Matt Hancock visits GP surgery with no vaccine to mark roll-out launch

Embarrassment for Health Secretary Matt Hancock as London GP surgery he visits to promote the launch of the Oxford/AstraZeneca vaccine roll-out reveals it HASN’T GOT ANY

  • Minister visited the Bloomsbury Surgery in central London this morning
  • Said Oxford/ AstraZeneca vaccine being supplied to GPs across the country
  • But surgery partner said its first delivery had been pushed back to tomorrow

Matt Hancock faced embarrassment today when a GP surgery he visited to mark the start of a new coronavirus vaccine roll-out revealed it had not yet received any.

Mr Hancock said the Oxford/AstraZeneca vaccine was now being supplied to GP practices across the country as he visited the Bloomsbury Surgery in central London.

But GP Ammara Hughes, a partner at the surgery, told Sky News that its first delivery of AstraZeneca’s vaccine had been pushed back 24 hours to Thursday. 

The Oxford/AstraZeneca vaccine is easier to distribute than the temperature-sensitive Pfizer/BioNTech jab which was the first to be approved.

But the Health Secretary said the ‘rate limiting’ factor in efforts to get people vaccinated was supply from the manufacturers.

GPs in England are starting the mass rollout of the Oxford/AstraZeneca Covid-19 vaccine as hospitals across the UK face rising numbers of seriously ill patients.

The jabs are being delivered to sites across the country as the Government commits to offering a vaccine to more than 13 million people in the top four priority groups by mid-February.

Dr Hughes said: ‘It’s just more frustrating than a concern because we’ve got the capacity to vaccinate. And if we had a regular supply – we do have the capacity to vaccinate three to four thousand patients a week.

Mr Hancock said the Oxford/AstraZeneca vaccine was now being supplied to GP practices across the country as he visited the Bloomsbury Surgery in central London

But GP Ammara Hughes, a partner at the surgery, told Sky News that its first delivery of AstraZeneca’s vaccine had been pushed back 24 hours to Thursday.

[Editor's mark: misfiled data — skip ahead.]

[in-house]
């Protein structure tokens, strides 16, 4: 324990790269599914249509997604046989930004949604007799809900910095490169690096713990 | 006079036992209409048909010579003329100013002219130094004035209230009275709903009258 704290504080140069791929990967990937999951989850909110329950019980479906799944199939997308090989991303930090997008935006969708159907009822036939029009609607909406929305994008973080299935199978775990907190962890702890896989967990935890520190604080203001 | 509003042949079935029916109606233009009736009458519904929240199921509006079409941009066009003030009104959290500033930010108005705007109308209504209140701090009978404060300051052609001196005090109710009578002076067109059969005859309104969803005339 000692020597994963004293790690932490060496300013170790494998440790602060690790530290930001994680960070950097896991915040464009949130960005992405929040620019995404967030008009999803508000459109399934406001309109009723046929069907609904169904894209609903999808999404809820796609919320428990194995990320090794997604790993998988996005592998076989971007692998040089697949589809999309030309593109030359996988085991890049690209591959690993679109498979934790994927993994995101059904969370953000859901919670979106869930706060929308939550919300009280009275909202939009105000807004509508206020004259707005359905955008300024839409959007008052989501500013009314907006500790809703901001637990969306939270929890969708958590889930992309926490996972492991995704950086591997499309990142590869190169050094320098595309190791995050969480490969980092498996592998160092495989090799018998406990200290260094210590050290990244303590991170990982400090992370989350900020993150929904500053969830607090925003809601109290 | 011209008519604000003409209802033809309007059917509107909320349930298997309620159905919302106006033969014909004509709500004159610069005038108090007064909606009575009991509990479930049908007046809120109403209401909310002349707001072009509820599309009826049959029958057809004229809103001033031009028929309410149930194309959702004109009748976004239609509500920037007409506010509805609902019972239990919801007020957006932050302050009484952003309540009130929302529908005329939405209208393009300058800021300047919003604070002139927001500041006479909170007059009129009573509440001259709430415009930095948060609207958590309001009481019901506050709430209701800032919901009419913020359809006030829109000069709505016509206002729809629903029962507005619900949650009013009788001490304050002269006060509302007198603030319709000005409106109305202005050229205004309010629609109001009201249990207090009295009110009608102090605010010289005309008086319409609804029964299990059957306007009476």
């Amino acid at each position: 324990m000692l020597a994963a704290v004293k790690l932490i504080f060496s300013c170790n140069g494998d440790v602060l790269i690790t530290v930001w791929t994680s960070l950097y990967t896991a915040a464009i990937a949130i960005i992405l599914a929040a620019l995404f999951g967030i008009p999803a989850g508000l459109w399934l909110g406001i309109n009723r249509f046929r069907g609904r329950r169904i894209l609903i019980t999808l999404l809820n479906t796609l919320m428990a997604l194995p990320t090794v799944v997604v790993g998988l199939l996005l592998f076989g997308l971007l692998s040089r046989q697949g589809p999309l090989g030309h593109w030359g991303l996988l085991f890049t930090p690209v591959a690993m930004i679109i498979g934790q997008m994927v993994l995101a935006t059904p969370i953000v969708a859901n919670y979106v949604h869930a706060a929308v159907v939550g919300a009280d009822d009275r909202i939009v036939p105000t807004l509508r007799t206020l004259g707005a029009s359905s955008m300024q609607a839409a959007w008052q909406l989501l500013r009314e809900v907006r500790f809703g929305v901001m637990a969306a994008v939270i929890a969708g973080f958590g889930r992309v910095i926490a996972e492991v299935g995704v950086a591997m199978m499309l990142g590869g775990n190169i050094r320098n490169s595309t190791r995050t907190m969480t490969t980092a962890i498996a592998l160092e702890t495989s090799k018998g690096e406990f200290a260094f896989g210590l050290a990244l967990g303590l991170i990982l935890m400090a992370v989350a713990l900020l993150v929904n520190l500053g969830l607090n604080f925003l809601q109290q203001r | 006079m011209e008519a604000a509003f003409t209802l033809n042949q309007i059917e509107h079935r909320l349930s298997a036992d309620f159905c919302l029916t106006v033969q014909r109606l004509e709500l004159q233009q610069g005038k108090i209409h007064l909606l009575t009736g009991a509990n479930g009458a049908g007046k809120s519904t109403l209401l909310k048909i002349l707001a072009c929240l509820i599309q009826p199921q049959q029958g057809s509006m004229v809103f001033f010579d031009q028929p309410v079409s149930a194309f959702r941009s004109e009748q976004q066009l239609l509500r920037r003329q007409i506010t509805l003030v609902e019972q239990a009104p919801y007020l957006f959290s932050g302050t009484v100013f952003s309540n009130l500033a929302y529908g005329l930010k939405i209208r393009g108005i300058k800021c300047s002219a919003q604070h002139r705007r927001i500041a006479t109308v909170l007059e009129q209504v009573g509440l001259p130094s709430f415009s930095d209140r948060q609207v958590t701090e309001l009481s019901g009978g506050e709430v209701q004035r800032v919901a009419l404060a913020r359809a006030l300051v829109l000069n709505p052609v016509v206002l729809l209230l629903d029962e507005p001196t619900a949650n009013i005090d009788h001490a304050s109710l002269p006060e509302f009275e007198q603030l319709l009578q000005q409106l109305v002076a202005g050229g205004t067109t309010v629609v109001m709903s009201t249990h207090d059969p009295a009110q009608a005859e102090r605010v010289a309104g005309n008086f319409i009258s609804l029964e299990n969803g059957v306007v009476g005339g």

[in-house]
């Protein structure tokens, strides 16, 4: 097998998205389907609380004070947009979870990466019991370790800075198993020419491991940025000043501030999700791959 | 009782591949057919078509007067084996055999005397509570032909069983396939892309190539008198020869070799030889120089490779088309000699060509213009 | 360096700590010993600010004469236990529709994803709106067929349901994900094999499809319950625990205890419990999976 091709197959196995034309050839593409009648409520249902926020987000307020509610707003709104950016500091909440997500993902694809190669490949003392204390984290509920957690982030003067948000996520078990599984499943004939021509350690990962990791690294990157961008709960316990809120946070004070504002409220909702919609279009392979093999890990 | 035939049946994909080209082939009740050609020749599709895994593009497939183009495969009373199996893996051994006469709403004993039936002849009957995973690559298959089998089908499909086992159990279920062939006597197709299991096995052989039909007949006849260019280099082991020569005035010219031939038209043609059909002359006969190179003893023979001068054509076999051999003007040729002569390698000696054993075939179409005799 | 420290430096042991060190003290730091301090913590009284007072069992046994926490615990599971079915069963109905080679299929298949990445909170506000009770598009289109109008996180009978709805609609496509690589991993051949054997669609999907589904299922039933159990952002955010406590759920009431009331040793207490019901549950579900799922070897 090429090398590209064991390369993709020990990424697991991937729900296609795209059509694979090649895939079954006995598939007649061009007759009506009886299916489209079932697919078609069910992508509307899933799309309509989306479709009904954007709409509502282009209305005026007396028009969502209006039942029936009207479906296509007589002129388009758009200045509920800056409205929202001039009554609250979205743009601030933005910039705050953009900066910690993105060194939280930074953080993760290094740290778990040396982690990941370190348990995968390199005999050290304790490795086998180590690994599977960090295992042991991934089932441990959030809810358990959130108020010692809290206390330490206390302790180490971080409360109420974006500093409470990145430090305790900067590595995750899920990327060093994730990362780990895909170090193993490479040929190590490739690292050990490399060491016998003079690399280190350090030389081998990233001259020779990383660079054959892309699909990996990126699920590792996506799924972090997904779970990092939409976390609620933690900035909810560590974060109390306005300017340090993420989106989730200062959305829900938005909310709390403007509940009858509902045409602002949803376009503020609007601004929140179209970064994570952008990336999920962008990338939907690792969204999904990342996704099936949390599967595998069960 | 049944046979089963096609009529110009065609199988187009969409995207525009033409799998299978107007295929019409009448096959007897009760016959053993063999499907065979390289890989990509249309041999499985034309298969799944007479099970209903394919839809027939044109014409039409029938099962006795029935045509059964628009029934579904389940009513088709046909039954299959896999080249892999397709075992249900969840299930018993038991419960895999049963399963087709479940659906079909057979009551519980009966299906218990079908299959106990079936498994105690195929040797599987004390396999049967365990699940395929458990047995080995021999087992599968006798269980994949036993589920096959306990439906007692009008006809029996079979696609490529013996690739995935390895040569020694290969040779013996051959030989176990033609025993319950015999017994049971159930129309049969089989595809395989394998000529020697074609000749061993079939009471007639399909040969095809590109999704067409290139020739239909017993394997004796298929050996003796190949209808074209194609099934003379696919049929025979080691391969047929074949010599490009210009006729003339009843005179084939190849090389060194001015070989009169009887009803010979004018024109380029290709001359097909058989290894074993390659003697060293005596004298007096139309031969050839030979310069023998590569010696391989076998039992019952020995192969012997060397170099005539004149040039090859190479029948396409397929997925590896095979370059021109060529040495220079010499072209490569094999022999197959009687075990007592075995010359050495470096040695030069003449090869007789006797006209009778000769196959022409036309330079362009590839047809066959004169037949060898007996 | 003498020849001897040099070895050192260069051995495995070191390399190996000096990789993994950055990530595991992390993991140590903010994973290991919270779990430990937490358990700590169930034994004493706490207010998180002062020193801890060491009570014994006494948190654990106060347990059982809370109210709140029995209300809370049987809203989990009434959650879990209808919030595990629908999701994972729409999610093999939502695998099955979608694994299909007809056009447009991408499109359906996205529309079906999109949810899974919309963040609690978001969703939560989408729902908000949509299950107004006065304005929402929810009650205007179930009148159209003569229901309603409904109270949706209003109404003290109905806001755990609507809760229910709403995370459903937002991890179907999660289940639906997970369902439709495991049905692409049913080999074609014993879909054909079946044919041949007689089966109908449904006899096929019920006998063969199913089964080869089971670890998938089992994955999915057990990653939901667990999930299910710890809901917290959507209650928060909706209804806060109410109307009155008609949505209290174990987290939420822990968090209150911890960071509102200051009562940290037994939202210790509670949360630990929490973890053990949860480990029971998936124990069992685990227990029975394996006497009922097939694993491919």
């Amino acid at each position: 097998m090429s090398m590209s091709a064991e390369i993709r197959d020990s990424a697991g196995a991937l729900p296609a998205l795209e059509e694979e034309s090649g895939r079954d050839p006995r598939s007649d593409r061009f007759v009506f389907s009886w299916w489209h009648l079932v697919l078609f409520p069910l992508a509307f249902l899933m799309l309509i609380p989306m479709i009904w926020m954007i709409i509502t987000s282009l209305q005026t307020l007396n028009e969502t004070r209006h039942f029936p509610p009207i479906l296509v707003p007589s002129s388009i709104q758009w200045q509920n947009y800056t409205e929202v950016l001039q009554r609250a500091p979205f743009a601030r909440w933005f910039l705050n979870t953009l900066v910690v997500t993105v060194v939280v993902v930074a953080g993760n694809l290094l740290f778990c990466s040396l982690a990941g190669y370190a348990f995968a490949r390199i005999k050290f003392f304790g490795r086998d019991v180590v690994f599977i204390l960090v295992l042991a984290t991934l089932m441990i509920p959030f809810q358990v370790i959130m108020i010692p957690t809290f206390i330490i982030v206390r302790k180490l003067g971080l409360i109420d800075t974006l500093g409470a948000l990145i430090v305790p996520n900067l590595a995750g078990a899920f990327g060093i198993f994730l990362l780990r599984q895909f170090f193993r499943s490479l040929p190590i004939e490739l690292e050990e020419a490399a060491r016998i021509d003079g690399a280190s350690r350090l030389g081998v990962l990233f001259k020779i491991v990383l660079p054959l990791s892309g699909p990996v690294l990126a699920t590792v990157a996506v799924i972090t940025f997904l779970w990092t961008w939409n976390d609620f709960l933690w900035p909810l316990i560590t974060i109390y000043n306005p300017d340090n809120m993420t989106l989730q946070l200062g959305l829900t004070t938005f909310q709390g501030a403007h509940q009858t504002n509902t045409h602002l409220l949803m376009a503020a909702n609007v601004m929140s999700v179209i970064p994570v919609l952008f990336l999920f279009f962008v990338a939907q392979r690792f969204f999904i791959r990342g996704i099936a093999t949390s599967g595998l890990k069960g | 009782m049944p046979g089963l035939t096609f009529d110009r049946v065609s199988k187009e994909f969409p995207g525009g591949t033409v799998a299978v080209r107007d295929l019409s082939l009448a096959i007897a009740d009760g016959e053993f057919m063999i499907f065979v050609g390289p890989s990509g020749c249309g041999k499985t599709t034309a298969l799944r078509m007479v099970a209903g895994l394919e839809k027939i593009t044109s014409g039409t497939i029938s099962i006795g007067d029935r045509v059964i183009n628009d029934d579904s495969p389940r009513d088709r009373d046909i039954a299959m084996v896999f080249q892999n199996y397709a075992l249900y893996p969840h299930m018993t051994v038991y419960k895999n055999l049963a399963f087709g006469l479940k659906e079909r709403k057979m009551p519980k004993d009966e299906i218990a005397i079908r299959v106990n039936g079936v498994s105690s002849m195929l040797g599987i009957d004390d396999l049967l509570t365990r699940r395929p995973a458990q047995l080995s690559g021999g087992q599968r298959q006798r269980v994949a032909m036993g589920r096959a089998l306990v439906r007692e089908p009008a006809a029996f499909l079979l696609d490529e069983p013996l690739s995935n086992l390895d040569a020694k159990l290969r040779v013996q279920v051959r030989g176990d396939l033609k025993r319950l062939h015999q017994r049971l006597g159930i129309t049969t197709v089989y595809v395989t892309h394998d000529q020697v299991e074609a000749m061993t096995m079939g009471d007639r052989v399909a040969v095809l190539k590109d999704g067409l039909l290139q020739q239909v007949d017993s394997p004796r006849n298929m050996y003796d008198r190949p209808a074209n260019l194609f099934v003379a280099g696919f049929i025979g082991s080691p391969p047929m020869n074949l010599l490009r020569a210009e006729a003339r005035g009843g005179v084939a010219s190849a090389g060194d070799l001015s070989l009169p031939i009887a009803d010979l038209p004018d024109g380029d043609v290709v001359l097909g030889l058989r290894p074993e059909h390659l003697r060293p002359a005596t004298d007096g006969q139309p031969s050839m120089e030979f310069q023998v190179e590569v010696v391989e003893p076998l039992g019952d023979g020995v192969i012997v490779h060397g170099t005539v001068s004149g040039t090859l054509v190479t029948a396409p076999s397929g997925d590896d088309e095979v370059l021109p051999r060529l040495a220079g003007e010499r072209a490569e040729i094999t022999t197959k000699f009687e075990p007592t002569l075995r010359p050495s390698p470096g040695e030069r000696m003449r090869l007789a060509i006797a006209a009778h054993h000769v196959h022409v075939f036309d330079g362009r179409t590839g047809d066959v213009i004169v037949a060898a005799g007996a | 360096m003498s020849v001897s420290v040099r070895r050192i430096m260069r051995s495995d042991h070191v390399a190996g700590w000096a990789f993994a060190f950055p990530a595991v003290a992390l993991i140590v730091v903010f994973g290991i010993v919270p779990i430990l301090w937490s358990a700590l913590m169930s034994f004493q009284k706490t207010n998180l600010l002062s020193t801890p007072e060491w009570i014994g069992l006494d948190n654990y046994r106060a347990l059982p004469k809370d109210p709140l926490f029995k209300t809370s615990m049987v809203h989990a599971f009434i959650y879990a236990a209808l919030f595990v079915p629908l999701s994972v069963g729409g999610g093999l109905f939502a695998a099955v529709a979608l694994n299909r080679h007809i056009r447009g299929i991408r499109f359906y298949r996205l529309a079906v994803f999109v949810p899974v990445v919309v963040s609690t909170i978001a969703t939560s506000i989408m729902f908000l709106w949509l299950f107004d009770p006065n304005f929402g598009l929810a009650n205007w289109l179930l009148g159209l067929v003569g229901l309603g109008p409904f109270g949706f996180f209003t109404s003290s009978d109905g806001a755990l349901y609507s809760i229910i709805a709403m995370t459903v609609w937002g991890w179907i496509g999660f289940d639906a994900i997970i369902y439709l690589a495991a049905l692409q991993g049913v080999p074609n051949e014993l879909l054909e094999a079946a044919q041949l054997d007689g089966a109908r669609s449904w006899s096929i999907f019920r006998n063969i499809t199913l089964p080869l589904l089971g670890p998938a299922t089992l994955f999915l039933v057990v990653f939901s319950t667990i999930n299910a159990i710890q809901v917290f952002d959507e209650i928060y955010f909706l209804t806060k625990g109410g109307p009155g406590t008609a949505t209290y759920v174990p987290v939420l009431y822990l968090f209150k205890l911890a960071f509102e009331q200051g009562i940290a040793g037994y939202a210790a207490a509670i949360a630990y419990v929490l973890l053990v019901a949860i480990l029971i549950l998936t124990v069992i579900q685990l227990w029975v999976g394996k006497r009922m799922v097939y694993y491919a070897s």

The Oxford/AstraZeneca vaccine (pictured) is easier to distribute than the temperature-sensitive Pfizer /BioNTech jab which was the first to be approved

‘We have been running since the middle of December and on our busiest days we can vaccinate 500 people easily.

‘If we could get the AstraZeneca, then we could easily vaccinate 500 a day, which would ease the pressure on the health service and we could get more and more people vaccinated quickly and hopefully get out of the pandemic.’

Standing in front of Dr Hughes’s surgery, the Health Secretary said: ‘It’s great news this morning that the Oxford/AstraZeneca vaccine is from right now being rolled out to GP surgeries across the country.

‘For the first three days with the Oxford vaccine we did it in hospitals to check that it was working well and it’s working well so now we can make sure that it gets to all those GP surgeries that like this one can do all the vaccinations that are needed.

‘The rate-limiting step is the supply of vaccine. We’re working with the companies – both Pfizer and AstraZeneca – to increase the supply.’

The rapid expansion of the vaccination programme is key to the Government’s efforts to tackle coronavirus and lift England’s national lockdown.

It comes as NHS trusts in London are on the verge of being overwhelmed, according to leaked health service documents, while other trusts are rapidly turning normal wards into intensive care units (ICUs).

As of January 4, there were 30,451 people in UK hospitals with coronavirus, much higher than the April 12 peak of 21,684.

Rupert Pearse, professor of intensive care medicine and a consultant at the Royal London, said his own ICU staff are having to care for far more sick patients as he urged the public to heed the ‘stay at home’ lockdown message.

He told BBC Radio 4’s Today programme there would usually be one fully-trained ICU nurse to one ICU patient but staff are becoming increasingly stretched.

‘Right now we are diluting down to one (ICU) nurse to three (patients) and filling those gaps with untrained staff and in some instances doctors helping nurses deliver their care … and we’re even facing diluting that further to one in four,’ he said.

‘As intensive care doctors, we’re not sure how we can together deliver the quality of care that we need to.’

Speaking on behalf of the Intensive Care Society, he said the problems are not just in London, but in other hospitals across the UK, and are not limited to ICU wards.

Source: Read Full Article